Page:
Yesterday, some friends and I were talking about how hard it is raising children in today’s world. As mothers, we all worry about our children. Will they make the right decisions, meet the right people, find the right job, make it to school or work and back safely, be safe at school or work, survive to be an adult, a parent, a grandparent. It’s a constant state of worry. Read more
All week this week, Cuba, the United States, and the whole Catholic world will be focused on the family, and with good reason. Today, we are seeing a worldwide decline in the “family.” The days of Father Knows Best and Leave it to Beaver are long gone and are now seen as a joke, but there’s something to be said for the golden age of the family. It used to be that families ate dinner together every night, attended church together on Sunday, and watched tv, read, and played games together on a regular, if not daily, basis. But in 2015, it’s rare that families spend one hour a week together. Read more
There has been a lot of talk around our house the last couple of days about giving things up. I’ve read Facebook posts by many friends extolling the giving up of bad habits, cravings, and addictions. This morning, I read a blog post about an endeavor called “40 Bags in 40 Days” in which participants pledge to declutter every day for 40 days. The decluttering can be of everything from closets to email inboxes. The key is to get rid of unwanted and unneeded “stuff.”
I’m sure each one of us can name something in our lives worth giving up for 40 days, or perhaps forever. My prayers go out to my brother-in-law who is giving up smoking. Many know what a cross that is to bear, so I’m sure prayers would be greatly appreciated, which brings me to a question I have always asked myself. Is it better to give something up or do something new spiritually? I’ve struggled with this over the years. The whole concept of giving things up is completely lost on me unless there is a real reason to do so. Giving things up just to herald that you’ve done so just doesn’t seem to be the point of all of this. I heard a priest, who has a radio show, say recently that when you give something up, you should use that extra time, money, space, etc. to do something good, help others, give to the poor, or otherwise allow someone else to benefit from your sacrifice. And that’s really the key isn’t it? Sacrifice. We aren’t supposed to be trying to lose weight or have a cleaner closet. The point is to sacrifice, to rid ourselves of the things that are making us unworthy in the eyes of God.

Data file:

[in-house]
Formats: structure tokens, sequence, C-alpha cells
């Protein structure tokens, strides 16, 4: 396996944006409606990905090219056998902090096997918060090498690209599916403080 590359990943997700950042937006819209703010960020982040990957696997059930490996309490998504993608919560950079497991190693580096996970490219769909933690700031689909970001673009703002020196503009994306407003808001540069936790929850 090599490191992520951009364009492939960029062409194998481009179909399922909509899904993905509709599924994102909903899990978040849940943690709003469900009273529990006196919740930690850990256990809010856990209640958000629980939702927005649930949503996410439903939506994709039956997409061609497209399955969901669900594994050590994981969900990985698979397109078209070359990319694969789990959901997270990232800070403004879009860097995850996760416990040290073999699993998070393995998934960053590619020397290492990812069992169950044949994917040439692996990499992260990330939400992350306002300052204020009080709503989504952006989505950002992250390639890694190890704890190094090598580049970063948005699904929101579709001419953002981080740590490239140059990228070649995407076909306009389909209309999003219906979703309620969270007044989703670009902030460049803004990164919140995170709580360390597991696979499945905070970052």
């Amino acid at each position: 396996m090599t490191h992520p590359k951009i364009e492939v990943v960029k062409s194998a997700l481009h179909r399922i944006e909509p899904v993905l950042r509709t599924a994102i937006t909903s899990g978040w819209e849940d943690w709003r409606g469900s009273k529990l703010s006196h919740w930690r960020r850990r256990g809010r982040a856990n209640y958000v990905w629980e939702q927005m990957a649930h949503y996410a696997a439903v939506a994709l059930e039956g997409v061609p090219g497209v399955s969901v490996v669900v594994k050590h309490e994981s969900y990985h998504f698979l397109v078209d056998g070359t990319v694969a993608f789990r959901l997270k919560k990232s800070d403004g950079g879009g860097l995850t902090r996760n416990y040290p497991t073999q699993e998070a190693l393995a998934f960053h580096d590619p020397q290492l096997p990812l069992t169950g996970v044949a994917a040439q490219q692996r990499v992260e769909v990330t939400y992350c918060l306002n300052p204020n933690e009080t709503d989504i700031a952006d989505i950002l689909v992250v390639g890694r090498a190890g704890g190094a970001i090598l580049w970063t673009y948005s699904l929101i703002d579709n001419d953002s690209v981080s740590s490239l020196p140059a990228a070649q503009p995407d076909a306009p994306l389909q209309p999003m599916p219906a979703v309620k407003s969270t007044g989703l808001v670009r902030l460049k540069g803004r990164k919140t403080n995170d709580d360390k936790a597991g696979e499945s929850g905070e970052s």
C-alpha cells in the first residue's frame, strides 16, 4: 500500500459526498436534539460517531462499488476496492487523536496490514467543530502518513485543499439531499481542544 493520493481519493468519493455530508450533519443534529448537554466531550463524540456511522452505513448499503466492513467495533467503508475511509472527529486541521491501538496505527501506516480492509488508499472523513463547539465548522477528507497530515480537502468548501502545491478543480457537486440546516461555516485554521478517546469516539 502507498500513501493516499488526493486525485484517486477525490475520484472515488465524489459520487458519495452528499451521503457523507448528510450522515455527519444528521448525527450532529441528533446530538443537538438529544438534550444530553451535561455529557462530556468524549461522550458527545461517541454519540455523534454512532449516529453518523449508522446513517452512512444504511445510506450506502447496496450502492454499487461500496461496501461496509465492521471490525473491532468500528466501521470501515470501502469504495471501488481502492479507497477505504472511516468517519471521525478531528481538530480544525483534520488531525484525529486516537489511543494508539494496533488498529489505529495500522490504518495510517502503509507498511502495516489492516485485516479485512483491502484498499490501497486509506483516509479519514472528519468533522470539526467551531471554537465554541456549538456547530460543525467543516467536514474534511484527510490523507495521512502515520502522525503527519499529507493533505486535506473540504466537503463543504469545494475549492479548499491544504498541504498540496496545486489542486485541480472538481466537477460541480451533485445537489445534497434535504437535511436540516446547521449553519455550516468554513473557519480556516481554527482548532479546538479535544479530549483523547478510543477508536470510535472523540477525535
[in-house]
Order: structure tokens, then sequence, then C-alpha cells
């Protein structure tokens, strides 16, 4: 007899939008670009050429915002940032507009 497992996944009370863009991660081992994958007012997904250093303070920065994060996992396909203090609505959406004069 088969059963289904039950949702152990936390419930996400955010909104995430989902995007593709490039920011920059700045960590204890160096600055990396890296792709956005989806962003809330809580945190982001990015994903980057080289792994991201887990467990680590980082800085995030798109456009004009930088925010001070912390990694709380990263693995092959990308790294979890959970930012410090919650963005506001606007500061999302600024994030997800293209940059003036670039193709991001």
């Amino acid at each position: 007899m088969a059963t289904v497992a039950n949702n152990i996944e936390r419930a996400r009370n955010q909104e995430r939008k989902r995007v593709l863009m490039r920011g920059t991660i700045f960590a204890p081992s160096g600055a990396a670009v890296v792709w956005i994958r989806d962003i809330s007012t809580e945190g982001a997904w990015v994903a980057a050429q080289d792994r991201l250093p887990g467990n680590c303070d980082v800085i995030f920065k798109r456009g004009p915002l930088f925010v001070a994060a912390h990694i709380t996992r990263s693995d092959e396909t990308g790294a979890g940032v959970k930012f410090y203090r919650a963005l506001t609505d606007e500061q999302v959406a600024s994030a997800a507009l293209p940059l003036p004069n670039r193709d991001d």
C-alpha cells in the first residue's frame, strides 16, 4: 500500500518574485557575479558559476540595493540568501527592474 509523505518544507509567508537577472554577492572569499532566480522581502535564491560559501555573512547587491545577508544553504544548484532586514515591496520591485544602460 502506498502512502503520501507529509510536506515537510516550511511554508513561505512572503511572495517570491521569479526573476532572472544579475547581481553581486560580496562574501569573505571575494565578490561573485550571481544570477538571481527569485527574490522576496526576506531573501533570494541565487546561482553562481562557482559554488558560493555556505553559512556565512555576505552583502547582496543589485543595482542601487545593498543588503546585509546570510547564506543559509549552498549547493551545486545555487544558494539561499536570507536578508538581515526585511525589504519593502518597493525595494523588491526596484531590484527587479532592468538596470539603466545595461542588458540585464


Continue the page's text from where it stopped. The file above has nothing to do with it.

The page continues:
So, yes, I will be giving things up this year, and yes, they will be the regular things you’d expect – sweets and wine. However, I’m going to take it a step further. I’m giving up all restaurant food except for salad (a huge sacrifice since we tend to eat out more than the normal family). What I’ve struggled with is how to make that into something spiritual that benefits others around me. What have I come up with? I will find the one thing on the menu that I want more than anything else, note the cost, and donate that amount to a good cause. It may be an extra drop in the basket at church or a donation to Feed the Poor. Whatever it is, I know that my sacrifice will be helping someone else and hopefully will help me in my journey home.
What are you giving up for Lent?
Amy Schisler is an author of mystery and suspense novels. Her first book, A Place to Call Home may be purchased in stores, online, and through ibooks. Her previously published children’s book, Crabbing With Granddad may be purchased in stores and on Amazon.
http://amyschislerauthor.com/amyschislerauthor.com/Books.html You may follow Amy at http://facebook.com/amyschislerauthor on Twitter @AmySchislerAuth and on her web site http://amyschislerauthor.com